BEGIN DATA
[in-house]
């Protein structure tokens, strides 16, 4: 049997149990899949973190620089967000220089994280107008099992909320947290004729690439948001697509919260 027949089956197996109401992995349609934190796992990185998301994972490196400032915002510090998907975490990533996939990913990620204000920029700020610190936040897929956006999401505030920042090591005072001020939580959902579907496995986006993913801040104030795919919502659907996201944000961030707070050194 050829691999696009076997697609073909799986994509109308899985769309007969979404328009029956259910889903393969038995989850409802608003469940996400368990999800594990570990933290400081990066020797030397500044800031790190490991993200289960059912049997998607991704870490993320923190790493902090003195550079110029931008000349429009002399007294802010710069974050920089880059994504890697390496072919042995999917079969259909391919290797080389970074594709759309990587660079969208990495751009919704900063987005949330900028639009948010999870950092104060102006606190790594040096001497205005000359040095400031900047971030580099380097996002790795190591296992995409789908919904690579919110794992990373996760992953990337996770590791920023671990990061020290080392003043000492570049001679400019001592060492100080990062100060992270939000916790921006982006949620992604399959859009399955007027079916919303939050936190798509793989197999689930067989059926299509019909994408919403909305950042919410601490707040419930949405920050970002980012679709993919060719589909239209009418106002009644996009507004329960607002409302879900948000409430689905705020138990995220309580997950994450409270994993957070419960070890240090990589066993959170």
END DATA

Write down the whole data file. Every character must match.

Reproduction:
[in-house]
């Protein structure tokens, strides 16, 4: 049997149990899949973190620089967000220089994280107008099992909320947290004729690439948001697509919260 027949089956197996109401992995349609934190796992990185998301994972490196400032915002510090998907975490990533996939990913990620204000920029700020610190936040897929956006999401505030920042090591005072001020939580959902579907496995986006993913801040104030795919919502659907996201944000961030707070050194 050829691999696009076997697609073909799986994509109308899985769309007969979404328009029956259910889903393969038995989850409802608003469940996400368990999800594990570990933290400081990066020797030397500044800031790190490991993200289960059912049997998607991704870490993320923190790493902090003195550079110029931008000349429009002399007294802010710069974050920089880059994504890697390496072919042995999917079969259909391919290797080389970074594709759309990587660079969208990495751009919704900063987005949330900028639009948010999870950092104060102006606190790594040096001497205005000359040095400031900047971030580099380097996002790795190591296992995409789908919904690579919110794992990373996760992953990337996770590791920023671990990061020290080392003043000492570049001679400019001592060492100080990062100060992270939000916790921006982006949620992604399959859009399955007027079916919303939050936190798509793989197999689930067989059926299509019909994408919403909305950042919410601490707040419930949405920050970002980012679709993919060719589909239209009418106002009644996009507004329960607002409302879900948000409430689905705020138990995220309580997950994450409270994993957070419960070890240090990589066993959170």